Sindelar agreed with Bennett’s perception that ABA’s diversity efforts since 2003 have resulted in limited progress, but stated that, especially in the last few years, the board has been doing a lot more, including reaching out to diverse communities for feedback on ABA’s value; working to develop more diversity-related programming; and, after the Town Hall at Winter Institute 2017, creating a Diversity Task Force, which is currently working on, among other projects, increasing the diversity of panel participants at ABA Institutes. After that Town Hall, the Board also added five more spots on the Booksellers Advisory Council with the aim of creating a more diverse body.
Spring, who at the meeting identified herself as Latina and has just begun her first term on the ABA Board, said, “I would like to not be, yet again, the only non-white person in a room…On the Diversity Task Force, we are identifying and working with the next leaders, we are working on opening our stores. At my store, all I do is advocate for all voices of color across all cultures. The mission is about changing the thought process, but it’s not easy,” she said. “This is a good start and I think this board has really done a lot. I’m really excited to be working with them in the coming years.”
“Board nominees turn into Board candidates that we can work with, so we need great nominees and candidates,” Fiocco added. “That is 150 percent a goal, but it is slow, so I encourage folks to get involved in their regional organizations because that is a great way to become someone who would be a great nominee.” Booksellers can learn more about the nomination process on BookWeb; nominations for the next election will open in the fall. Watch Bookselling This Week for updates.
Welch, who served as the Board’s nominating committee chair for the 2018–2019 election, said the nominee pool has grown of late but that booksellers should continue to look around for more people who should be on the board and nominate them, which they can do at any time. In the longer term, Welch emphasized the importance of selling diverse books so that stores reflect the diversity of the communities they serve and of the world. Philbrick mentioned the new Binc/Macmillan diversity scholarship as another way to help increase diversity.
Next, Carol Spurling, owner of BookPeople of Moscow in Moscow, Idaho, stood up to say that while her store is doing well and she consistently benefits from all ABA has to offer, she was embarrassed in front of her customers this year by the difficulties surrounding pre-orders for Fire and Fury and Marlon Bundo.
“I blame the publishers for that — if they had just spent 30 seconds to see how they could avoid that situation of us not having books when everyone else had the books,” she said. “I would encourage publishers, in the same way we have encouraged publishers to do Batch and give us better terms, to [consider that].”
Josh Cook, manager of Porter Square Books in Cambridge, Massachusetts, encouraged booksellers to talk to him about an opportunity at BookExpo to serve as stewards of their stores’ missions to further constructive discourse, alluding to the following morning’s speaking event featuring former White House Press Secretary Sean Spicer, and his hope that fellow booksellers would opt out of attending.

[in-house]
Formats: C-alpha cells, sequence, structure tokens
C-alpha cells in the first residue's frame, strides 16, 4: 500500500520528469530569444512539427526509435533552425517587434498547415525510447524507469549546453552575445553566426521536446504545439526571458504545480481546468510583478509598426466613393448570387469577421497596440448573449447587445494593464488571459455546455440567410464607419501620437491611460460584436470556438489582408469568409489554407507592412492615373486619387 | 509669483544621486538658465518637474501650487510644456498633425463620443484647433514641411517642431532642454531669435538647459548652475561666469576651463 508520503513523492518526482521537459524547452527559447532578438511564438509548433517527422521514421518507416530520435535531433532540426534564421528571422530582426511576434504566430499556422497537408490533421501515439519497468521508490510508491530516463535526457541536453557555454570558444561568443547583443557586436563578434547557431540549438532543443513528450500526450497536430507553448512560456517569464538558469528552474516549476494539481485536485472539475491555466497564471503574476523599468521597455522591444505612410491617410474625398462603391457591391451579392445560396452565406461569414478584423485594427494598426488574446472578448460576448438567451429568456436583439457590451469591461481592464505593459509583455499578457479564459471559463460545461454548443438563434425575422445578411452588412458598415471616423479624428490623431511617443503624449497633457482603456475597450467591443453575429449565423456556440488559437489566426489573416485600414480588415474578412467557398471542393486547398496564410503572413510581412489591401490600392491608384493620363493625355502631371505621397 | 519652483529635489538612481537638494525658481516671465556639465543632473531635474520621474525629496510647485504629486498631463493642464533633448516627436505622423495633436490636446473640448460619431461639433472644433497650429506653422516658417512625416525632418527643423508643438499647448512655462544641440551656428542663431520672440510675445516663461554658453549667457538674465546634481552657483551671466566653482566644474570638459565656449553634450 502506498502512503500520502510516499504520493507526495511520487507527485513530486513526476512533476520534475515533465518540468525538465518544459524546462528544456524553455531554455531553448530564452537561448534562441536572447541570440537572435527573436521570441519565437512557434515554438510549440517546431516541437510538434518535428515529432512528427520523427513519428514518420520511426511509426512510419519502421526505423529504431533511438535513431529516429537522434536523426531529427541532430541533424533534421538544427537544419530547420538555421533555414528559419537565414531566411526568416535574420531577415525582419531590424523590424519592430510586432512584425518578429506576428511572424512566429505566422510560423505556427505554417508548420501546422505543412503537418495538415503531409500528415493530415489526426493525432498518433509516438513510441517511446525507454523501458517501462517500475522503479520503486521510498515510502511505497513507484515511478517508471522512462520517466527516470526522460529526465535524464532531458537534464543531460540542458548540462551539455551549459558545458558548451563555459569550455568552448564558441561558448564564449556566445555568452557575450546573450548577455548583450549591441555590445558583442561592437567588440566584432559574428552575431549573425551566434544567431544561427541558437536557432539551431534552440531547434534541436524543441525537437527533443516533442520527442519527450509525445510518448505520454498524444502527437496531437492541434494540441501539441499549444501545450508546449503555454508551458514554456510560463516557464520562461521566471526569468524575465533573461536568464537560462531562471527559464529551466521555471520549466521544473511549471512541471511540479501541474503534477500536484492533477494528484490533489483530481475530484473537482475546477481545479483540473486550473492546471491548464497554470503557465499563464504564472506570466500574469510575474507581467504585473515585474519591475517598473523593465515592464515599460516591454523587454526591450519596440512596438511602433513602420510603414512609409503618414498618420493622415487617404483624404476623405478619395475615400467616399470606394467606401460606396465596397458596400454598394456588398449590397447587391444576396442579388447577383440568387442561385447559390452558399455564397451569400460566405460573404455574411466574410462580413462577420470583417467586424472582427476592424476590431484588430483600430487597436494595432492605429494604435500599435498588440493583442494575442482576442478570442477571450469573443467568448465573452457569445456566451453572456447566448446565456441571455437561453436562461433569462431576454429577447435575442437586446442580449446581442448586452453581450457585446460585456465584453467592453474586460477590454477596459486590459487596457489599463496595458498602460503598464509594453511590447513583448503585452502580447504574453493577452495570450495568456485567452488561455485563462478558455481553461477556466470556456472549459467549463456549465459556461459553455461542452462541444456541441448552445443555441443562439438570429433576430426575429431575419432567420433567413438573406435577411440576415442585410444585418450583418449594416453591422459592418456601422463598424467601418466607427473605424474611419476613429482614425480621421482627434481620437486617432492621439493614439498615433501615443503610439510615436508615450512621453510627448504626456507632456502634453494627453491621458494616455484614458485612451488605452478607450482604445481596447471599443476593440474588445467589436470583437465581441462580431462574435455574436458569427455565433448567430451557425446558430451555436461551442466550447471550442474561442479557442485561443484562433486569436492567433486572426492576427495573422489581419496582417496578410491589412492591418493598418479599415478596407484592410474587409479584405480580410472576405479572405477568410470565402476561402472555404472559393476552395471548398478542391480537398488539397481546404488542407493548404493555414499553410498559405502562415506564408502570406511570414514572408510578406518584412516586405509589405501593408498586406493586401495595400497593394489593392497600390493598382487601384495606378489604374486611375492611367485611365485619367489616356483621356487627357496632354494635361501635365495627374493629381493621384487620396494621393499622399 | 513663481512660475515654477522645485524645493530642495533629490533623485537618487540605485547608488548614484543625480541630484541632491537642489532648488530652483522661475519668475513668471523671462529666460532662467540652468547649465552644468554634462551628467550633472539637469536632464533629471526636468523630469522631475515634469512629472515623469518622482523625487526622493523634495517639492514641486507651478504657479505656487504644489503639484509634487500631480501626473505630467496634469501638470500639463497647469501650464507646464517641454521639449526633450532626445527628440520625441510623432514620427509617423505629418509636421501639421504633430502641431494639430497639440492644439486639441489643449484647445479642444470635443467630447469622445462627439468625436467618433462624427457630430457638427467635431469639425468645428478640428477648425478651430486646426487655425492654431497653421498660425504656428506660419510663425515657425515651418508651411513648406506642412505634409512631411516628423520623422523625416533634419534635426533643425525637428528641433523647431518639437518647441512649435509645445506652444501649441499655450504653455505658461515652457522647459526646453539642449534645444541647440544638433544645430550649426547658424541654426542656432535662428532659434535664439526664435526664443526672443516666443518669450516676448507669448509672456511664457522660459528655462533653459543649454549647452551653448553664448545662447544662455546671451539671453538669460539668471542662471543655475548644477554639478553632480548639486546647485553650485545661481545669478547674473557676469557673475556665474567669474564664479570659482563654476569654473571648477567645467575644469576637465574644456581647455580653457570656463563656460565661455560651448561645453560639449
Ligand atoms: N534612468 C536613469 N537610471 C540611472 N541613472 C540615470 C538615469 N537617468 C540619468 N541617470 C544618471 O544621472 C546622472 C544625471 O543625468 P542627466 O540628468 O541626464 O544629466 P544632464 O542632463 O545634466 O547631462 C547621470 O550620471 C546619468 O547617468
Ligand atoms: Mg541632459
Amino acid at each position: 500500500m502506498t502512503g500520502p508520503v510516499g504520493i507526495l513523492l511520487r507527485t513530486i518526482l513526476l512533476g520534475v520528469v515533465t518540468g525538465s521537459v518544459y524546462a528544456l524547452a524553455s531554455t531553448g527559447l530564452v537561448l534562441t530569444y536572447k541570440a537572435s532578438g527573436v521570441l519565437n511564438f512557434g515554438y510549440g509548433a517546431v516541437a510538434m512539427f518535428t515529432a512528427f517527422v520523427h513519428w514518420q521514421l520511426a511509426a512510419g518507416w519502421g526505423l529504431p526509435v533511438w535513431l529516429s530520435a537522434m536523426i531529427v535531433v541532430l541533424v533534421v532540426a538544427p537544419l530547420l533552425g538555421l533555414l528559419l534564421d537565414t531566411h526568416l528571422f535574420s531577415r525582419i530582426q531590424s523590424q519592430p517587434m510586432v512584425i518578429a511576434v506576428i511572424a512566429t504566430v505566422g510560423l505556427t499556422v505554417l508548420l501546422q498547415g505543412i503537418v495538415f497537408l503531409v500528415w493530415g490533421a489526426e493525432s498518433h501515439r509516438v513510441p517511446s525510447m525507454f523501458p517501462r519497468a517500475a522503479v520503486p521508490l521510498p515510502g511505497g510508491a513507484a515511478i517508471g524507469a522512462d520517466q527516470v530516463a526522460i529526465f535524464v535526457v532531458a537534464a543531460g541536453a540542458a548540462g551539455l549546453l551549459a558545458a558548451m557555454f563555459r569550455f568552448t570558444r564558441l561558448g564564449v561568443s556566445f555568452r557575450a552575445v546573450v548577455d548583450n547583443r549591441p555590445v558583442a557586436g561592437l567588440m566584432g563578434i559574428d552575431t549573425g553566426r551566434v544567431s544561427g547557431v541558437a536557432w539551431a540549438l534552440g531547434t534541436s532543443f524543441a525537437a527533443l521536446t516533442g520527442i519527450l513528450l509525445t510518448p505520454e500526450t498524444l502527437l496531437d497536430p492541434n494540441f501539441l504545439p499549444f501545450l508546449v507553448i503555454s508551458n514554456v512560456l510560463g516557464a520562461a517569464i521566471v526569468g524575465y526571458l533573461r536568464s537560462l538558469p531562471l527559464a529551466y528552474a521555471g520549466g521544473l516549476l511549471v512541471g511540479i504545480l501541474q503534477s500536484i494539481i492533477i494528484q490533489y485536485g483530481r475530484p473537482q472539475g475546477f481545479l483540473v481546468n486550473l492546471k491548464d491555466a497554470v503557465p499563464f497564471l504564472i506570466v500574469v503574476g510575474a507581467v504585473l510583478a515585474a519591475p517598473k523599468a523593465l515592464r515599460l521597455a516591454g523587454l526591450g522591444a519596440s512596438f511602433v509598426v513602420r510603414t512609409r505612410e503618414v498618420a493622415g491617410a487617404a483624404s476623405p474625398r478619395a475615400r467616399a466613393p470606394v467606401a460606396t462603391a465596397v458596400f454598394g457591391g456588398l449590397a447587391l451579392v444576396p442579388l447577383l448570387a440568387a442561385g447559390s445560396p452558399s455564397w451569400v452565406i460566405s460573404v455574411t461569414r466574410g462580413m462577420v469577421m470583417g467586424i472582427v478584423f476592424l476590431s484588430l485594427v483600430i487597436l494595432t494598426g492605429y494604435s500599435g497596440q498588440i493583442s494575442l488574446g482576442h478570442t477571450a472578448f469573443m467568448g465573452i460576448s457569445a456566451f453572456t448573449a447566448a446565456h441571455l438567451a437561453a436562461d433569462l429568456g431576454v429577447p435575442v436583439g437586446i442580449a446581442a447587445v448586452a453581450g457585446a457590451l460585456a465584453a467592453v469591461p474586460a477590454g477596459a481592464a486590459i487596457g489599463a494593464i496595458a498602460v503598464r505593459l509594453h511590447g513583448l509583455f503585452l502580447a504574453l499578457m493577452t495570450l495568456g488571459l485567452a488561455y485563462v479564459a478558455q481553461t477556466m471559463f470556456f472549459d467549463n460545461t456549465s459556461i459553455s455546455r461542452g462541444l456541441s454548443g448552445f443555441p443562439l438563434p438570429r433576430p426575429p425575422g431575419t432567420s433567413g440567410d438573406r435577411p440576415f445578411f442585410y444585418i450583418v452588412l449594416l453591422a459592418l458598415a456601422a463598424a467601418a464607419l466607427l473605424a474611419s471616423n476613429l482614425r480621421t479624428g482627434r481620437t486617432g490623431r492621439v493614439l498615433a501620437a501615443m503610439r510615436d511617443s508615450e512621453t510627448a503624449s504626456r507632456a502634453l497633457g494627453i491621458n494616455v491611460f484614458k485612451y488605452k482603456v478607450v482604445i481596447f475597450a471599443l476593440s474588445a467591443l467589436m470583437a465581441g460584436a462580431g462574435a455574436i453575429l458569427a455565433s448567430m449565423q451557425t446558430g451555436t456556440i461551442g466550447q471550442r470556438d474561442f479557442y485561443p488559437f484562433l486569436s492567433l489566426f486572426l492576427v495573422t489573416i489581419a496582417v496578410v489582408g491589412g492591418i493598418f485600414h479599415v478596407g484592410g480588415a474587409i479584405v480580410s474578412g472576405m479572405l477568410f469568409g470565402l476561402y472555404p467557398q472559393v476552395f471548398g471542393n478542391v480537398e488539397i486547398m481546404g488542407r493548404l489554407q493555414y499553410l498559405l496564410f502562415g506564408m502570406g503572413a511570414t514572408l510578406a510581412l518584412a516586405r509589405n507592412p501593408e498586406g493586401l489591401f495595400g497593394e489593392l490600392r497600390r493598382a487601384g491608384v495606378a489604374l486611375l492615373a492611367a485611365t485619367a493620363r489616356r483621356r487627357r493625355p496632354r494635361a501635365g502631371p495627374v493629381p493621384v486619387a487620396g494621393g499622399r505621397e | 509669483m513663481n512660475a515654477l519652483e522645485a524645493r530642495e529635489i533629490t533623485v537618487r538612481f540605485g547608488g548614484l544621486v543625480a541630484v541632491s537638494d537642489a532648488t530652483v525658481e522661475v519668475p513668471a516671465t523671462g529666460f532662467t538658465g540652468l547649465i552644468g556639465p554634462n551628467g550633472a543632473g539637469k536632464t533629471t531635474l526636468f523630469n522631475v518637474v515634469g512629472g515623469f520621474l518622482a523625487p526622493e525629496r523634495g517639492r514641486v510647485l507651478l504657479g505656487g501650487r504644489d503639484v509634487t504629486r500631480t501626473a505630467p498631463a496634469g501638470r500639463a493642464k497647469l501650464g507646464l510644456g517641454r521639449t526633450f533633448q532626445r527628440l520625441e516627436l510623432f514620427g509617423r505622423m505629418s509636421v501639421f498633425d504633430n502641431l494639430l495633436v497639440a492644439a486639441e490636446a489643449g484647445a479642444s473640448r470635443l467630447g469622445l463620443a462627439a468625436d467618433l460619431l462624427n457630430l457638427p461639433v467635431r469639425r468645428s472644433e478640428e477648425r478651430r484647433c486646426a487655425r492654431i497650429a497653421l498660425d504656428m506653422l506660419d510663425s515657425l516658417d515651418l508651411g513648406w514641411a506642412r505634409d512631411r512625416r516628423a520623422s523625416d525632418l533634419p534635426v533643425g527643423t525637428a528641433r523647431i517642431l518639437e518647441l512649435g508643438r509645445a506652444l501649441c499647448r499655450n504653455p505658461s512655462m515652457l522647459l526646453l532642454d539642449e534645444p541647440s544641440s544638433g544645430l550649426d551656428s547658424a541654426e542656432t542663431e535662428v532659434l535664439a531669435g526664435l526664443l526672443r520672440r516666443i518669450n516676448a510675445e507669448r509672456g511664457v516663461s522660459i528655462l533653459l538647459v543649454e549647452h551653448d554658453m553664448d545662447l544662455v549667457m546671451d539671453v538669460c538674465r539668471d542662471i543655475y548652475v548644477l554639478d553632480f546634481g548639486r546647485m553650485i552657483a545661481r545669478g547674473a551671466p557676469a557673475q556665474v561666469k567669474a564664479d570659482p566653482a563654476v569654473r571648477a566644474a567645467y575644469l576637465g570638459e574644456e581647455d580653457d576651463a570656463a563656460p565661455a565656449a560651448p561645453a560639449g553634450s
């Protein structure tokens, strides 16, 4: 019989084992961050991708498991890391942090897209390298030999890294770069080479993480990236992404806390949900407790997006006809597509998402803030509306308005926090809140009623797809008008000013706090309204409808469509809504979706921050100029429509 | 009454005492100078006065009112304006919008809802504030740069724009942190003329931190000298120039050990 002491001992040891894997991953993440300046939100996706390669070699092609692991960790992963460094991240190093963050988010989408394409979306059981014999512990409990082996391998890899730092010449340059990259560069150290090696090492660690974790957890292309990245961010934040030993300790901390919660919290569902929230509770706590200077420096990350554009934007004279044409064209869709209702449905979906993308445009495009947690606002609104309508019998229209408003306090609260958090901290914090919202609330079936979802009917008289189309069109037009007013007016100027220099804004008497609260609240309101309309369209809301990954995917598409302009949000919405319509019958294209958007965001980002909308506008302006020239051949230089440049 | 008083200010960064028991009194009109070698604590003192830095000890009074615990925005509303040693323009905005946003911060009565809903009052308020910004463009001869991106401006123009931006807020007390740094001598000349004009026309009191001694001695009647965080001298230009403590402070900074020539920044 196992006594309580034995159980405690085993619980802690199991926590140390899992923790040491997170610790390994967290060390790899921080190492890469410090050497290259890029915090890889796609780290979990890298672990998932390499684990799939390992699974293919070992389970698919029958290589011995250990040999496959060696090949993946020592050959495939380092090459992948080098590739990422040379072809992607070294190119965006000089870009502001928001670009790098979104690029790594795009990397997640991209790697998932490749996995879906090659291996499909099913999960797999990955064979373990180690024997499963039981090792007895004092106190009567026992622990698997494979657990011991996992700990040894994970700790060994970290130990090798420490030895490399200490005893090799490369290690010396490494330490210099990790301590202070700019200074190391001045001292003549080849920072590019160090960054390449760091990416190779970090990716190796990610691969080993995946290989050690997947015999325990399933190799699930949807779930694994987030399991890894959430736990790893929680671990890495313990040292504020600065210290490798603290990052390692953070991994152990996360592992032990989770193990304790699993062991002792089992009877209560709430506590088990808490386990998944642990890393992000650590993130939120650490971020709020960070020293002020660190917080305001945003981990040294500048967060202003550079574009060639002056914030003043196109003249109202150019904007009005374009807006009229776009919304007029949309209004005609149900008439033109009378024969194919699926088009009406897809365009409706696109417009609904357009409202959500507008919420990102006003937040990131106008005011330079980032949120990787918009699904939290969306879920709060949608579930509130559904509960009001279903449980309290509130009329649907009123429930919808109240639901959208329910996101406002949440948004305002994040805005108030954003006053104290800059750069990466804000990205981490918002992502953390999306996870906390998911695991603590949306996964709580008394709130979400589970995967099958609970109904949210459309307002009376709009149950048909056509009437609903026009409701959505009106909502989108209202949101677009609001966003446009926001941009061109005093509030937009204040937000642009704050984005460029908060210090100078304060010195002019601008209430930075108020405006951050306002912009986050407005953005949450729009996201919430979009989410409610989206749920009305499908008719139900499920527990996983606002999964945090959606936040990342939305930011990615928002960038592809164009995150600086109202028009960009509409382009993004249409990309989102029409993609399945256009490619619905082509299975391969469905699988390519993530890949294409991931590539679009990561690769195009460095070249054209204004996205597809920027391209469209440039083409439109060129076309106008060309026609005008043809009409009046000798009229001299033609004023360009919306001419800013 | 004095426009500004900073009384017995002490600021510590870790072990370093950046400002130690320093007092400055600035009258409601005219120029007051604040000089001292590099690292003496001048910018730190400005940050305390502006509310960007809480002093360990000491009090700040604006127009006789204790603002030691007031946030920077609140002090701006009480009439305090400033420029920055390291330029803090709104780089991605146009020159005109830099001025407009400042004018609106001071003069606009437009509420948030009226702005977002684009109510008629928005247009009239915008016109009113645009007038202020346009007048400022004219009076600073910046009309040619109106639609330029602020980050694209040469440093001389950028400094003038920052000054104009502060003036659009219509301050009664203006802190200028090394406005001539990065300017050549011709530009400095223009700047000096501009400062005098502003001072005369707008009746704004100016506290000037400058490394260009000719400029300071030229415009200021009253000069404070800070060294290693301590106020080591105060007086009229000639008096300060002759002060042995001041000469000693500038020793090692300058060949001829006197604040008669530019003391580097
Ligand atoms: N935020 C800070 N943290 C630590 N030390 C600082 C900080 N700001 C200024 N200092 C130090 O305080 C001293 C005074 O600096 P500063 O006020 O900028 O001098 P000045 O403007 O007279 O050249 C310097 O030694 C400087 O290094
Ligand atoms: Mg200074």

“There are people, groups, individuals who do not value free expression and the free and open exchange of ideas that make up the discourse of this country, discourse that booksellers, who are purveyors of ideas, I think are stewards of. But those groups and individuals are also perfectly happy to use our platforms to spread lies and misinformation, to make bad faith arguments, to make money,” he said. “We are in this mess of a world now in part because the stewards of that discourse, not just booksellers but information and media in general, let that discourse be hijacked by those who do not actually value it. As booksellers, I believe it is our responsibility to use our platform to elevate those ideas, even those we don’t agree with, that honestly seek to participate in that discourse...and to protect our platforms from those who don’t.” He added that every store will find a different solution and grapple with that in their own way.
Finally, Veronica Liu of Word Up Community Bookshop in Washington Heights, New York, talked about how bookstores should be aware of the problems surrounding gentrification. Opening a bookstore naturally replaces something else that was there before, she said, and can even be perceived as an act of aggression that takes away from the prosperity and authenticity of a neighborhood.
“Whatever we can do as a field to keep these roots intact will help us become better neighbors, and getting to know our surroundings more deeply so we can be full participants in the community’s issues of the day will enrich not only bookselling and not only our area’s arts and culture, but the entire system of a healthy neighborhood,” said Liu.
At the town hall’s conclusion, Sindelar answered two written questions that were submitted by booksellers in advance. The first question asked whether the board might consider reaching out to publishers about creating programming in which booksellers could have contact with the heads of houses, similar to Publicists Speed Dating. Sindelar said he would look into approaching publishers with that request.
In response to the second question, which asked for help identifying specific contacts at publishing houses, Sindelar told booksellers that they were welcome to ask anyone on the board which publishing personnel would be best to reach out to when discussing inefficiencies or advocating for better business practices and discount policies.